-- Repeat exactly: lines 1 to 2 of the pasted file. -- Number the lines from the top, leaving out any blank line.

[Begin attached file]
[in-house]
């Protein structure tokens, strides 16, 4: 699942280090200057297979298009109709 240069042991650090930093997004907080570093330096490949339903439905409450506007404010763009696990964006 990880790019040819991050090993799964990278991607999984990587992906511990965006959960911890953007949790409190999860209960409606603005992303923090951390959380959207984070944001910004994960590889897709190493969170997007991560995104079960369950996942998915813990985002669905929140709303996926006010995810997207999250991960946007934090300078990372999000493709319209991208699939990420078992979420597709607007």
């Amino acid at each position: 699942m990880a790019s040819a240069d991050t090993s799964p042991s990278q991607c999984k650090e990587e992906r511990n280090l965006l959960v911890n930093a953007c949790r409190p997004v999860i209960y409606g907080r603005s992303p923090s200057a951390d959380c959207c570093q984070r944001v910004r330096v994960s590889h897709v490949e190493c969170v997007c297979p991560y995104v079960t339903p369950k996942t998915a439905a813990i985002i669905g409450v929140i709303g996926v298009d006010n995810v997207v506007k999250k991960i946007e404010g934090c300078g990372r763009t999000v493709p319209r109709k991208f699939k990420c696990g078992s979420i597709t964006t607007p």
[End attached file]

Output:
[in-house]
């Protein structure tokens, strides 16, 4: 699942280090200057297979298009109709 240069042991650090930093997004907080570093330096490949339903439905409450506007404010763009696990964006 990880790019040819991050090993799964990278991607999984990587992906511990965006959960911890953007949790409190999860209960409606603005992303923090951390959380959207984070944001910004994960590889897709190493969170997007991560995104079960369950996942998915813990985002669905929140709303996926006010995810997207999250991960946007934090300078990372999000493709319209991208699939990420078992979420597709607007």